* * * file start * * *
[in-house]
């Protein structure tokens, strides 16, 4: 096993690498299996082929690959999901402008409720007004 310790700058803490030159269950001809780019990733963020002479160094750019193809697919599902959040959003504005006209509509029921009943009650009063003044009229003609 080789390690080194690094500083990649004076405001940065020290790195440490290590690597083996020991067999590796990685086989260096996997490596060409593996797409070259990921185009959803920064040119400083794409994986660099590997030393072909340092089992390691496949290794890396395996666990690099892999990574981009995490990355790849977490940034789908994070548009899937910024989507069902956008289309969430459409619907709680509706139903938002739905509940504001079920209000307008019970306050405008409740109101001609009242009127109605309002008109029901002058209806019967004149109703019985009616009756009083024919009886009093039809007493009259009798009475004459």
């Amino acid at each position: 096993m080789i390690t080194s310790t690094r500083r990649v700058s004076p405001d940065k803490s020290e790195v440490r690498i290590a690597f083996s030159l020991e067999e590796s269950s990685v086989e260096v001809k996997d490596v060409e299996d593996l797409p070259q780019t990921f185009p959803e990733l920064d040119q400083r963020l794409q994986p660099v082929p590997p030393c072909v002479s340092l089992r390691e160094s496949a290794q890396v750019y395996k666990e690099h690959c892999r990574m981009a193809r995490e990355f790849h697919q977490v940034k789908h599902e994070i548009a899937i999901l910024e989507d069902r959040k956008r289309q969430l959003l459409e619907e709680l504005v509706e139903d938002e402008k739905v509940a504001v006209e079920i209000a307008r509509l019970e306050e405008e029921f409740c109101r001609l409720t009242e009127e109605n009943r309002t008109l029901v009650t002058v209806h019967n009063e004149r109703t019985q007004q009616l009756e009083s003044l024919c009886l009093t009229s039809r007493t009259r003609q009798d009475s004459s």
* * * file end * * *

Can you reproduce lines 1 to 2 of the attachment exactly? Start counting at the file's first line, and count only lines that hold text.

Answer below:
[in-house]
């Protein structure tokens, strides 16, 4: 096993690498299996082929690959999901402008409720007004 310790700058803490030159269950001809780019990733963020002479160094750019193809697919599902959040959003504005006209509509029921009943009650009063003044009229003609 080789390690080194690094500083990649004076405001940065020290790195440490290590690597083996020991067999590796990685086989260096996997490596060409593996797409070259990921185009959803920064040119400083794409994986660099590997030393072909340092089992390691496949290794890396395996666990690099892999990574981009995490990355790849977490940034789908994070548009899937910024989507069902956008289309969430459409619907709680509706139903938002739905509940504001079920209000307008019970306050405008409740109101001609009242009127109605309002008109029901002058209806019967004149109703019985009616009756009083024919009886009093039809007493009259009798009475004459």